Top 11 products from 2016 Summer Fancy Food Show
Cocoa-flavored dessert hummus, creative caramels and hippy truffles.
Cocoa-flavored dessert hummus, creative caramels and hippy truffles were some of the new trends in confectionery and snack products exhibited at the 2016 Summer Fancy Food Show in New York City.
For a veteran tread spotter, it is always exhilarating when one discovers a whole new product segment; in this case, dessert hummus. And even more endearing, it was created not in a sterile big food R&D lab, but whipped together by a creative millennial as a snack offering for a friend’s Super Bowl party.
Cocoa-flavored dessert hummus was one of several chocolate/cocoa-flavored surprises at this year’s the Summer Fancy Food Show. This discovery underscores consumers’ unflagging desire for chocolatey confections and snacks.
It seems that chocolate’s versatility and popularity has promoted the ingredient to become the Swiss-army knife of flavor applications. On the sweet side, in addition to Delighted by Hummus’s Dessert Hummus, there was Epicurean Butter’s cocoa-flavored finishing butter: Organic Cocoa Coconut Butter. And on the savory side, there was Josephine’s Feast!’s Chocolate Habanero Heirloom Tomato Catsup, Moonstruck Chocolate’s Savory Truffle Collection and Salad Girl Organic Salad Dressing Company’s Dark Cocoa & Sea Salt Vinaigrette.
Also exhibited at the show were some creative riffs on caramel, such as a double-layer for double-flavor caramel (Béquet Confections), a caramel sweetened with honey rather than corn syrup (Droga Chocolates), and caramels spiked with incredibly adventurous savory flavors like basil cayenne (McCrea’s Candies) and pineapple habanero (JulieAnn Caramels), or sprinkled with a 5-piece collection of artisan salt (Cocomels by JJ’s Sweets).
Coconut continues to trend. Products ranged from the above mentioned Epicurean Butter’s Organic Cocoa Coconut Butter, Hagensborg Chocolate’s Wild Boar Fairtrade Certified Organic Toasted Coconut and Banana bar, Creative Snacks’ Organic Coconut Snacks, Chuao Chocolatier’s Coconut Hibiscus Enamored bar, and Primal Kitchen’s Cashew Coconut Bar.
There were new faces in the cornucopia of ancient grains: sorghum (Pop I.Q. Snacks) and buckwheat (BuckWhat! Foods).
All this product development activity and ingenuity indicates a robust and confident specialty confectionery and snack industry. In fact, since 2013, the category’s retail sales growth of specialty confectionery and snacks topped 21.4% to $2.2 billion in 2015, according to the State of the Specialty Food Industry 2016 published by the Specialty Food Association. The association attributes this growth to continued product innovation and wider product availability.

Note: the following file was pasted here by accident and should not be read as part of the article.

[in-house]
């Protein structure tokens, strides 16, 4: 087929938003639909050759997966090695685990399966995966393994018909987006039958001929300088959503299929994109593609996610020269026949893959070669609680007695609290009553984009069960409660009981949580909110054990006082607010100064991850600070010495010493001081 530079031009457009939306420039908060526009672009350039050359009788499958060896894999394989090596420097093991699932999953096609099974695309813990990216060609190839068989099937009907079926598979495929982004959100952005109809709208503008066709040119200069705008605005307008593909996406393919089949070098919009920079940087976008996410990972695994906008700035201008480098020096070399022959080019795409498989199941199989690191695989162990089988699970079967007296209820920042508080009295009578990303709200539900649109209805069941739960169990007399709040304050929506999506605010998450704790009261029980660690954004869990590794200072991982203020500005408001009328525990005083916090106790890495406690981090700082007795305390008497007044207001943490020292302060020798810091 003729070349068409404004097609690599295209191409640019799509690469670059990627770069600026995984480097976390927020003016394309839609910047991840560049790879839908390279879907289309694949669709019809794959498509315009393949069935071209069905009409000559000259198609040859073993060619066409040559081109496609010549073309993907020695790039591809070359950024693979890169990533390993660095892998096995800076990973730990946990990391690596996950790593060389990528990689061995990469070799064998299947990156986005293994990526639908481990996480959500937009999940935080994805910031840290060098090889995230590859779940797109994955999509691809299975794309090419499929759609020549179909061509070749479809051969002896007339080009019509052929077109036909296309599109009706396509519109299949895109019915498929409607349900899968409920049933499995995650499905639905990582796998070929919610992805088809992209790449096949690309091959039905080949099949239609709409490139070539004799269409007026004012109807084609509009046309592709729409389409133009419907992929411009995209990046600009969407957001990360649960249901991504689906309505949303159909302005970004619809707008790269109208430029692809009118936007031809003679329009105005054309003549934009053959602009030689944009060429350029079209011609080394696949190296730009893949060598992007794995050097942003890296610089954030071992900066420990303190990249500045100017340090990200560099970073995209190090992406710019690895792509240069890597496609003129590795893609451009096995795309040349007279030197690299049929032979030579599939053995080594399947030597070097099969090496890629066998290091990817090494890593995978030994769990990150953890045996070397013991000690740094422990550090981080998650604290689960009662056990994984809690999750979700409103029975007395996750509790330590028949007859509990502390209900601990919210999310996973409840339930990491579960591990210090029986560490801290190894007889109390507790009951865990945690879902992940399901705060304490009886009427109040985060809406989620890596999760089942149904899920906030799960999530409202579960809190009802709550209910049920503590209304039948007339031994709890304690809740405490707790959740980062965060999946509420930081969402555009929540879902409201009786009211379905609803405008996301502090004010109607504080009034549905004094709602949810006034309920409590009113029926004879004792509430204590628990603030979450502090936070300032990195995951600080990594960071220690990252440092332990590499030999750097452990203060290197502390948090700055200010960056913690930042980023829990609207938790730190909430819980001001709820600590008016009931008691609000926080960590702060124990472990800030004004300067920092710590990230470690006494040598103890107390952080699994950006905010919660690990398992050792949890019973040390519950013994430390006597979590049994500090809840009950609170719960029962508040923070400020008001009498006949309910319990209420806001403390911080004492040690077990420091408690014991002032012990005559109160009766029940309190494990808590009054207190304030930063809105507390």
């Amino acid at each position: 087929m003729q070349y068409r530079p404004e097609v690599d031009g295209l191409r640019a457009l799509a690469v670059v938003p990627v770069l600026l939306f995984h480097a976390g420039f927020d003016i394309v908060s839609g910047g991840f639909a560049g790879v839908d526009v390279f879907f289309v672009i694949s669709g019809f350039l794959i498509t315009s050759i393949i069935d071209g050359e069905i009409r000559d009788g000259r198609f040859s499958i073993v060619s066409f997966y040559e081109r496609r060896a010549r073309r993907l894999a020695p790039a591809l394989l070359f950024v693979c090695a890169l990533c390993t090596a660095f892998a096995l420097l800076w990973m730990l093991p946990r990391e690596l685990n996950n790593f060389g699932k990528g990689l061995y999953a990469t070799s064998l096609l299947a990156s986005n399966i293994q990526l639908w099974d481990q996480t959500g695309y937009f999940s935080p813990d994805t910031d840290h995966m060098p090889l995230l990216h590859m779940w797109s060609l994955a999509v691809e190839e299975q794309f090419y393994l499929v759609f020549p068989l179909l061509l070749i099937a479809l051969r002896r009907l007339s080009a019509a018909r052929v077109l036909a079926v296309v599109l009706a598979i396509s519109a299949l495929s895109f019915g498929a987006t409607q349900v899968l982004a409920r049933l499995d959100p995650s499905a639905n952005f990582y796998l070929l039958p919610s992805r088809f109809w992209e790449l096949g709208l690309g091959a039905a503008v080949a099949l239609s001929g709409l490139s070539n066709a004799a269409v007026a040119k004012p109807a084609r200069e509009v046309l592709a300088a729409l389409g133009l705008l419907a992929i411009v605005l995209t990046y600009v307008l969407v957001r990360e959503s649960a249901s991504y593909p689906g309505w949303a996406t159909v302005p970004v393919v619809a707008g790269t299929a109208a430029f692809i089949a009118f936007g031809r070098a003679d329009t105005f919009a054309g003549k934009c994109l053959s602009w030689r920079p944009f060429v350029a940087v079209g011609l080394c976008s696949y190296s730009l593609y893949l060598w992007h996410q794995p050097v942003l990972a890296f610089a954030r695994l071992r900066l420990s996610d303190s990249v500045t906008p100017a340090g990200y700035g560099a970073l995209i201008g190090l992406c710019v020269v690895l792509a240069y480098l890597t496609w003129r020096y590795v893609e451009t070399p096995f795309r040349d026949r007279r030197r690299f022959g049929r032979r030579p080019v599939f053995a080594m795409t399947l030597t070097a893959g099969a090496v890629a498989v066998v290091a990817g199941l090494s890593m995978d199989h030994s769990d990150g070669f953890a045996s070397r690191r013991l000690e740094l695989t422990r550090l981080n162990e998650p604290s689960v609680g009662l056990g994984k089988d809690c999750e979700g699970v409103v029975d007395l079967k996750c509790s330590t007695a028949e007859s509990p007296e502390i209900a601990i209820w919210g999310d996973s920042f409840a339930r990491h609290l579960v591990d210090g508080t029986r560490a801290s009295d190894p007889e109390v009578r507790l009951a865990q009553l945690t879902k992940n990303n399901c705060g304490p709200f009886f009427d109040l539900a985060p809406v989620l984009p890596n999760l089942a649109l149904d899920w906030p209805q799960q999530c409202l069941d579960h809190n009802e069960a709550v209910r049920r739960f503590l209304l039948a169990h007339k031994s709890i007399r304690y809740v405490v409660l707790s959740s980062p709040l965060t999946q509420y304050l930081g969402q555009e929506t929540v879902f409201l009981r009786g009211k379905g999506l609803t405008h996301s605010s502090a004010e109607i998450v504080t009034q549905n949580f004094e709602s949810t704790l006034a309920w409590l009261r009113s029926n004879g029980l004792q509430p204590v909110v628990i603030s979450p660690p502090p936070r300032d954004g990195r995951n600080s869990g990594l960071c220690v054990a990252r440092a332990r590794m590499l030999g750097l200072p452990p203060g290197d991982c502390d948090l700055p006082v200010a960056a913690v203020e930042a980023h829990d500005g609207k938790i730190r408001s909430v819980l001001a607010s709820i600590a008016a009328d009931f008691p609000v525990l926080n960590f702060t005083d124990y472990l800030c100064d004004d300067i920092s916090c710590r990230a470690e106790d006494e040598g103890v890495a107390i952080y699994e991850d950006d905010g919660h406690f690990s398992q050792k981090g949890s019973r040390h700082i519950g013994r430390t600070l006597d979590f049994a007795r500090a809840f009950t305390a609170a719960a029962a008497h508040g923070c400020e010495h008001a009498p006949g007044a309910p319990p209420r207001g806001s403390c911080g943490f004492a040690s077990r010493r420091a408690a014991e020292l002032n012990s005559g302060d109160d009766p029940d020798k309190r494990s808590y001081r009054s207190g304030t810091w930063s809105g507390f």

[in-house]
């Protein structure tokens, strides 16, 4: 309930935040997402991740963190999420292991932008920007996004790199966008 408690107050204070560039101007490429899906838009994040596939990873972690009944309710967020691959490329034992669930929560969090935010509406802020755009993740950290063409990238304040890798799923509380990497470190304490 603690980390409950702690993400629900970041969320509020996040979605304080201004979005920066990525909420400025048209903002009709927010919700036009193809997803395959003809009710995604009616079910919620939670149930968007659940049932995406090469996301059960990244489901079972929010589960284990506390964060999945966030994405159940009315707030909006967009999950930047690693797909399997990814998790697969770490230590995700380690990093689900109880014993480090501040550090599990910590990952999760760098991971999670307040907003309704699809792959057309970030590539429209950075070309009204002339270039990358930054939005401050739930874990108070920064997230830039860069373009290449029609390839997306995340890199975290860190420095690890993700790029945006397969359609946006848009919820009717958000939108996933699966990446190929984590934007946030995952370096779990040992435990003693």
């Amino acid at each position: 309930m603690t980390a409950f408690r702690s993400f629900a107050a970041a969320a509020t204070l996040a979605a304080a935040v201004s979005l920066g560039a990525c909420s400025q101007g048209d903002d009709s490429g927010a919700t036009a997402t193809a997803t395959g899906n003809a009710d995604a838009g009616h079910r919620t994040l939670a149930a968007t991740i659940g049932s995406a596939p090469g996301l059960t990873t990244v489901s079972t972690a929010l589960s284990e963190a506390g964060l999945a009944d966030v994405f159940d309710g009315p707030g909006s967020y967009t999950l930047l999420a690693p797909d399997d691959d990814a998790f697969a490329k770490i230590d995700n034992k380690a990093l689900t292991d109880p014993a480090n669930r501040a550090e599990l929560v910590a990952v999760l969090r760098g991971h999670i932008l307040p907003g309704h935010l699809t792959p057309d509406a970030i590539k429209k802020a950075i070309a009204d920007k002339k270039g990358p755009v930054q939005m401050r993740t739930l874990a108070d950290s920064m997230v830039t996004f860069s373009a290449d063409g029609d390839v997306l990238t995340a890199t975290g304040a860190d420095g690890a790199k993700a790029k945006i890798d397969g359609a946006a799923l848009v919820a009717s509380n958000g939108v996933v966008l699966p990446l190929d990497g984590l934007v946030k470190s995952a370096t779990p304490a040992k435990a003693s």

Enthusiasm for specialty food products ran deep at the 2016 Summer Fancy Food Show, which was held June 26-28 at the New York City Javits Convention Center.
“The show is the place to be to discover the latest in specialty food and what’s next for stores and restaurants,” says Laura Santella-Saccone, the association’s chief marketing officer. And the exhibition space was the largest ever. “Record sales for specialty food have contributed to the strength of our show.”
The summer show is when the association bestows its prestigious Specialty Outstanding Food Innovation (SOFI) awards, the food industry’s equivalent of the Oscars. This year, the Association made some important changes to its judging criteria. Now, 70 percent of the points come from the quality of the product, including taste, texture, mouth feel; and 30 percent comes from ingredient profile and the creative use of ingredients. Price consideration was eliminated.
“So tastes good wins out, and that is what specialty food is all about,” notes Robin Béquet, owner of Béquet Confections.
There were several other important changes: the products are tasted blind, to eliminate unintentional judging bias, and the awards were announced a month ahead of time.
“By giving them a month warning, [the winners] were able to promote, connect with their buyers, and enjoy the honor,” explains Communications Director Louise Kramer.
The following pages contain a description of the 11 most noteworthy products from the show.
S.R.P.: (8-oz. tub) $5.49
Delighted by Hummus founder Makenzie Marzluff created this treat several years ago as a snack for a Super Bowl party. She swapped out the traditional garlic and lemon for ingredients such as cinnamon, cocoa and vanilla. Guests found her snack so tasty that they thought it was cookie dough. Encouraged to take the product to market, Marzluff starting selling it at her local Phoenix farmers market. Again consumer acceptance of the rather unconventional product was conclusive: her supply would sell out in an hour. Her goal now is to be the first “dessert hummus” to hit national grocery shelves.